Voting for shrimps is much and much more expensive and time consuming
Lets say you have holders with 100 DOT vs A 10.000.000 Whale* A factor of 100.000 difference.
Lets say they cast a vote on a subject the Whale likes (AYE) and the 100 DOT holders all dislike (NAY) . Voting takes 1 minute and it costs 0.0145702 DOT Around 0.07 cent (24-11)
The whale spends 1 minute and 7 cents. The shrimps spend 100.000 minutes 1666 hours (69 days) and 1457 DOT ($7500) just on voting to get to 10 million votes.
After 6864 Times of Voting.
The 100.000 shrimps did spend 10 Million DOT ($52 Million ) on voting and 1345 years
The 10 Million Wale did spend 100 DOT ($520) and 114 hours or 4.75 Days
When conviction (and reading/understanding the proposals) comes into play it gets even worse.
Voting for small DOT holders makes no sense. It takes so much more time and money. While The whale contributes hardly anything. So I consider the Opengov voting mechanism to be broken from a Shrimp voting standpoint. It truly makes no sense to vote for me anymore. I do hope the voting becomes a bit fairer (And the proposals themselves/knock out criteria become better/stricter, but that is another point)
*I did not look into the exact polkadot wallet holder distribution. The 10 million whale is however a real number. A more precise measurement would be the 10 Million whale VS bottom holders to get to 10 Million.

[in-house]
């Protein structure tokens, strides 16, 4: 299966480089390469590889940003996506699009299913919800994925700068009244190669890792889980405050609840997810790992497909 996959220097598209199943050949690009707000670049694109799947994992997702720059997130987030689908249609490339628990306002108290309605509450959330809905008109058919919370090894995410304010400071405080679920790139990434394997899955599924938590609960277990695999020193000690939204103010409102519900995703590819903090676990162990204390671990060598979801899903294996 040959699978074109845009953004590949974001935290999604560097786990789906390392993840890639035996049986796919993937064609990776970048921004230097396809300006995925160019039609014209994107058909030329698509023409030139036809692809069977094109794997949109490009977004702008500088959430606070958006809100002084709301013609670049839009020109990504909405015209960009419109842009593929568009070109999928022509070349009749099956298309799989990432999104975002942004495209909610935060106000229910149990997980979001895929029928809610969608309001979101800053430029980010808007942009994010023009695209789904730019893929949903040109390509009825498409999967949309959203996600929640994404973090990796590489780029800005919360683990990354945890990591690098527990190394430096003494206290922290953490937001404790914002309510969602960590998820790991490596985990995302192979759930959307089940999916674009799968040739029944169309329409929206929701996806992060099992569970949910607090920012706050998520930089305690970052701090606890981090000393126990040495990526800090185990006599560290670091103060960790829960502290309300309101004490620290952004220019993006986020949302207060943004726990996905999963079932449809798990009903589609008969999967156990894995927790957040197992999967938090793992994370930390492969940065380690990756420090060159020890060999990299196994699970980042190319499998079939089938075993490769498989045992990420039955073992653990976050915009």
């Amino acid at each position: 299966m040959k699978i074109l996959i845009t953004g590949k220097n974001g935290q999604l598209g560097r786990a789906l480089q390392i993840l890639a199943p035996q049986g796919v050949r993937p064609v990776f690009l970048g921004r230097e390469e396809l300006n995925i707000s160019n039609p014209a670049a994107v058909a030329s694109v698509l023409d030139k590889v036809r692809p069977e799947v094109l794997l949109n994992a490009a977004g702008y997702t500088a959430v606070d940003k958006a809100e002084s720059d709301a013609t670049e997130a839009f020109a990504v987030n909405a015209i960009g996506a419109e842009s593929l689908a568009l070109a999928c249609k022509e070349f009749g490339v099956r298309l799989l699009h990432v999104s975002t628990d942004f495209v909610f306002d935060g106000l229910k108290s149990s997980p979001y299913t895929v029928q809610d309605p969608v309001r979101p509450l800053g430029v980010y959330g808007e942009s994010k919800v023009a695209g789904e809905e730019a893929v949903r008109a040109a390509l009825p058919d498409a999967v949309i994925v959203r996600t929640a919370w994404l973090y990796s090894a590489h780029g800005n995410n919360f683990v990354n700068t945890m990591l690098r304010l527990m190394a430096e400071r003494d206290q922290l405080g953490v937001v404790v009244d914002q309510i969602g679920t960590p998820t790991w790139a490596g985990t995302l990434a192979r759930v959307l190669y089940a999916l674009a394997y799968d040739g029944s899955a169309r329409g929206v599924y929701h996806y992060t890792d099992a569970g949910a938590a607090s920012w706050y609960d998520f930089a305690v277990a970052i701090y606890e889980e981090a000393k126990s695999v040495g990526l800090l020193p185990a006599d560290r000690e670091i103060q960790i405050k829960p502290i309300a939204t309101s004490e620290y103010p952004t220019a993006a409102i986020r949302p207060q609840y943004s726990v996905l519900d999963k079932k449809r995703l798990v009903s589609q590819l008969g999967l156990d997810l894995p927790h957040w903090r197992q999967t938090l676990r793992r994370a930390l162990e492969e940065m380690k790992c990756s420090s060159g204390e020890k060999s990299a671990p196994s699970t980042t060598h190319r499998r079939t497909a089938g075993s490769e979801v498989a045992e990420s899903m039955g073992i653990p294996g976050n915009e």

So I consider the Opengov voting mechanism to be broken from a Shrimp voting standpoint. It truly makes no sense to vote for me anymore. I do hope the voting becomes a bit fairer (And the proposals themselves/knock out criteria become better/stricter, but that is another point)
The reply from sodazone indicated with numbers what I did think (too much concentration of voting power). A deeper research would also take into account the costs and time for each proposal by the voters (like my example). Identifying and acknowledging that there are issues (voting costs/time for smaller voters), is the first step. If It is not considered an issue by who?, then it is what it is.
I do think considering the amount of proposals and a lot of them being subpar (jokes/memes/wrong info/mistakes./no kpi), There should be hard knock out criteria. Some sort of objective #AI Gate warden.
What the most democratic or best working mechanism in #crypto is, is not something I could answer.
I do applaud the intention of the OPEngov mechanism.
Voting should be fun, fast , rewarding, impactful. You will never get to engage 100% of the wallets. It would be also a waste of time and money. I do think you will see more clusters or pools of voters. Modelling that could be part of understanding the possible outcomes
On a funded proposal to do more (scientific/real world) research about it, I would vote (Aye). Maybe something for Sodazone, Alice und Bob, CHatGPT or any other AI resource and a phd student, who knows more about voting systems. The only thing I do know it will always be sub optimal, but we can always try to make it better (yes this is a non measurable term )
Vote delegation is a powerful and still underutilized lever, and I think over time it will continue to emerge as the model for smaller holders to exert their collective will in OpenGov.
A few important developments that will facilitate this include allowing holders to vote with DOT staked in pools, lowering the cost to delegate & undelegate, and making it possible for delegators to vote their own way in an ad hoc basis when they disagree with their delegate on a referendum.
I hope these functions are enabled in the near future.